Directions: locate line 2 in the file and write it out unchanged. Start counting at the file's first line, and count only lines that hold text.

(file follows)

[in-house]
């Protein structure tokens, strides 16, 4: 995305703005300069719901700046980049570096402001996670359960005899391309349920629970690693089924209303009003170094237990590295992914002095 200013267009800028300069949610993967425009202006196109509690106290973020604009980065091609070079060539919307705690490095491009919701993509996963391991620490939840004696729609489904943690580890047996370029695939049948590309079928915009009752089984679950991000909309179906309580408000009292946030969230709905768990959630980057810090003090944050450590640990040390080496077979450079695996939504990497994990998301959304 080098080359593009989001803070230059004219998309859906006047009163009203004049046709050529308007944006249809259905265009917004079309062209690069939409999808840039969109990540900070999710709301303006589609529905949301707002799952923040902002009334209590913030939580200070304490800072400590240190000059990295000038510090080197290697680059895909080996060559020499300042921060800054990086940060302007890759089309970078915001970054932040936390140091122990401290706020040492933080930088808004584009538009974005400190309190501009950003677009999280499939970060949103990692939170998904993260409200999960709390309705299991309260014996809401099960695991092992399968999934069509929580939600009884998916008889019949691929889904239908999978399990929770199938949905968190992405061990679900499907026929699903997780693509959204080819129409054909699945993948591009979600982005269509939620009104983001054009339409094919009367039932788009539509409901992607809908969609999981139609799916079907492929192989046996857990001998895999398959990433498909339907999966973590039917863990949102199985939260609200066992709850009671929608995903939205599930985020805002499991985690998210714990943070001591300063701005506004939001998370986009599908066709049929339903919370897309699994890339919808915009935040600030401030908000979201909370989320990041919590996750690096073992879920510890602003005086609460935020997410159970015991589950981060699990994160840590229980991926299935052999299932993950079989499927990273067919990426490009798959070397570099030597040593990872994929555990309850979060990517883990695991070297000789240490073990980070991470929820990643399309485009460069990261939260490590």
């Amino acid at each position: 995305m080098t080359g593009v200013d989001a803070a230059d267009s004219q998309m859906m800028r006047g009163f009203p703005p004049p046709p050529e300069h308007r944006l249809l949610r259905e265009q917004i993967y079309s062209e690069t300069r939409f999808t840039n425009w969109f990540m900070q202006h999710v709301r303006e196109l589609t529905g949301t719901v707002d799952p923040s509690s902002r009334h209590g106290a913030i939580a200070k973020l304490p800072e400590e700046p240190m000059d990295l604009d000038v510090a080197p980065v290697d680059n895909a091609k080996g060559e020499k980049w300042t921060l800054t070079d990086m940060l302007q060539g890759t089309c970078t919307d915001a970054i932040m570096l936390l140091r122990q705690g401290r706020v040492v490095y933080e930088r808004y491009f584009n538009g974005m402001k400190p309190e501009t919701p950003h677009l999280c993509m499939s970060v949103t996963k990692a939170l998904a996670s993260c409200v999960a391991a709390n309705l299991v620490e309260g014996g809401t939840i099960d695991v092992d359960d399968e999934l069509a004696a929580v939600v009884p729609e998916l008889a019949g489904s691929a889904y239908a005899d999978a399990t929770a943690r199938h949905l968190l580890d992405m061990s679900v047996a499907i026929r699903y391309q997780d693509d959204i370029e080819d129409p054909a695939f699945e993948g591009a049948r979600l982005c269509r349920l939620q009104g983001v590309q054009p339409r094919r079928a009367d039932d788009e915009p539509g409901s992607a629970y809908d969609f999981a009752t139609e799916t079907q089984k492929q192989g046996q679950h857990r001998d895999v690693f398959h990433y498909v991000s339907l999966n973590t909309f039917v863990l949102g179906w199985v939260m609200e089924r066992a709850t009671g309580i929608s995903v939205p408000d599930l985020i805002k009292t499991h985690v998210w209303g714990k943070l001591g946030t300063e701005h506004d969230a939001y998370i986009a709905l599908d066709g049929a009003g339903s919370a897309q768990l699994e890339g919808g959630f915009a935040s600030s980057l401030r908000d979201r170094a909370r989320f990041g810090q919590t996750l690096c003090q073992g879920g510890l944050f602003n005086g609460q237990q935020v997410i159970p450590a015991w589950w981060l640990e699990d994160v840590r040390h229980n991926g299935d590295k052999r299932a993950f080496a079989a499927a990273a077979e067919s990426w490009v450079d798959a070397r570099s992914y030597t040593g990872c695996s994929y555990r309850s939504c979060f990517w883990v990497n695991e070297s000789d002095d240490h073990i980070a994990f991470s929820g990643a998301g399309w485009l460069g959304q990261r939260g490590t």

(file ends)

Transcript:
């Protein structure tokens, strides 16, 4: 995305703005300069719901700046980049570096402001996670359960005899391309349920629970690693089924209303009003170094237990590295992914002095 200013267009800028300069949610993967425009202006196109509690106290973020604009980065091609070079060539919307705690490095491009919701993509996963391991620490939840004696729609489904943690580890047996370029695939049948590309079928915009009752089984679950991000909309179906309580408000009292946030969230709905768990959630980057810090003090944050450590640990040390080496077979450079695996939504990497994990998301959304 080098080359593009989001803070230059004219998309859906006047009163009203004049046709050529308007944006249809259905265009917004079309062209690069939409999808840039969109990540900070999710709301303006589609529905949301707002799952923040902002009334209590913030939580200070304490800072400590240190000059990295000038510090080197290697680059895909080996060559020499300042921060800054990086940060302007890759089309970078915001970054932040936390140091122990401290706020040492933080930088808004584009538009974005400190309190501009950003677009999280499939970060949103990692939170998904993260409200999960709390309705299991309260014996809401099960695991092992399968999934069509929580939600009884998916008889019949691929889904239908999978399990929770199938949905968190992405061990679900499907026929699903997780693509959204080819129409054909699945993948591009979600982005269509939620009104983001054009339409094919009367039932788009539509409901992607809908969609999981139609799916079907492929192989046996857990001998895999398959990433498909339907999966973590039917863990949102199985939260609200066992709850009671929608995903939205599930985020805002499991985690998210714990943070001591300063701005506004939001998370986009599908066709049929339903919370897309699994890339919808915009935040600030401030908000979201909370989320990041919590996750690096073992879920510890602003005086609460935020997410159970015991589950981060699990994160840590229980991926299935052999299932993950079989499927990273067919990426490009798959070397570099030597040593990872994929555990309850979060990517883990695991070297000789240490073990980070991470929820990643399309485009460069990261939260490590």